Brittany Chung receives national award for Sustained Dialogue

Brittany Moseley | Oct. 29, 2015

Brittany Chung

Brittany Chung, a senior chemistry major, was recently honored by the Sustained Dialogue Institute at its second annual National Dialogue Awards, held Oct. 9 in Washington, D.C. Chung, the only student recipient of the award, was one of five honorees, which also included Senator George Mitchell, a key architect of several peace agreements in the Middle East and Northern Ireland; Evolve Health, an Arlington, Virginia-based company recognized for its diversity and inclusion in the workplace; Ohio State University alumna Taylor Sawyer and University of Alabama faculty member Lane McLelland, who are both part of the Sustained Dialogue Campus Network.

The mission of Sustained Dialogue is to engage people in dialogue in order to identify social issues affecting them and then develop a plan to resolve the root cause of the problem. Chung’s involvement with Sustained Dialogue at CWRU began her freshman year. "I signed up for a leadership conference and ended up following through by helping to bring the Sustained Dialogue Campus Network to CWRU and [serving] as a group moderator for one of the first undergraduate dialogue groups,” she explained.

Chung was recognized by the Sustained Dialogue Institute for her work in fostering dialogue about issues on campus and implementing solutions. She helped start the International and Multicultural Exchange and the Undergraduate Diversity Collaborative. Chung said her proudest achievement in regards to Sustained Dialogue at CWRU was seeing the suggestions of the spring 2014 dialogue groups put into action.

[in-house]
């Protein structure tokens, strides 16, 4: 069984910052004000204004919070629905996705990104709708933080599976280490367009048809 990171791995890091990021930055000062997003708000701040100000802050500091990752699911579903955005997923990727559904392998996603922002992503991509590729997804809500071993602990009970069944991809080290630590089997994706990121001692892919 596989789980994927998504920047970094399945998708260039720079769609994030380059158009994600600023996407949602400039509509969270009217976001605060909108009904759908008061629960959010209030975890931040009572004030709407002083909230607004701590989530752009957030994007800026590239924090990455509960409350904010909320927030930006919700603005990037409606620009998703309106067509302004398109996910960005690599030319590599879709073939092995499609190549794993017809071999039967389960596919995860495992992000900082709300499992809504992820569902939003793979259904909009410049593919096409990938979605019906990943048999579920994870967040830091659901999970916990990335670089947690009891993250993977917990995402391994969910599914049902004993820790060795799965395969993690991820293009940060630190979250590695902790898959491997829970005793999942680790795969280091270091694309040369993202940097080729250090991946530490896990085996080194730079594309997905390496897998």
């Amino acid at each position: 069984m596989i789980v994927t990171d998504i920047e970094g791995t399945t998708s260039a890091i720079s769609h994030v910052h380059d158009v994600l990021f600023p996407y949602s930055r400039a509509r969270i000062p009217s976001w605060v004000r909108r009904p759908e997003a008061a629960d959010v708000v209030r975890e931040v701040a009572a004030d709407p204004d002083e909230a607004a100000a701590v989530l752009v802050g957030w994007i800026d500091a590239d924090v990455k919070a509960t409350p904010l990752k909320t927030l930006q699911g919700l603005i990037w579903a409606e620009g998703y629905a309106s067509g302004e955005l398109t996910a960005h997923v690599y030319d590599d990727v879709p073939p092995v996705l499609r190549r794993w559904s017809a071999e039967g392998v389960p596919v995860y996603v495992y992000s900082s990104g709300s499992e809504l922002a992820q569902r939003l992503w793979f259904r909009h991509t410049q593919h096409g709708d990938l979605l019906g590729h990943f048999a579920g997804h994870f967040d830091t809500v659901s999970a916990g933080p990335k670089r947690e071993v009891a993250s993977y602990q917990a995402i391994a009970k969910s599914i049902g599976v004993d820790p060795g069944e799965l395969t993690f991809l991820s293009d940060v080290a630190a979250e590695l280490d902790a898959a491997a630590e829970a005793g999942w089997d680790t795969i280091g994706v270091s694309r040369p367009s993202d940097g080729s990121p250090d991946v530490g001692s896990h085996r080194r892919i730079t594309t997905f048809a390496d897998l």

"The dialogue groups had recommended that students, staff, and faculty receive diversity training so we can start to create an environment where all members feel valued. When Diversity 360 was rolled out this fall, I was extremely happy and proud of the changes that Sustained Dialogue helped to bring to our campus."

After she graduates in the spring, Chung plans to attend law school and would like to pursue a career in health law or international law. She said Sustained Dialogue is a lifelong tool that she will continue to use to help improve her community. "The biggest takeaway has been to find the root cause of an issue," Chung said. "I've found that the problems we see are the branches of the main issue, so I've learned that I should keep asking ‘why’ in order to better understand what's going on."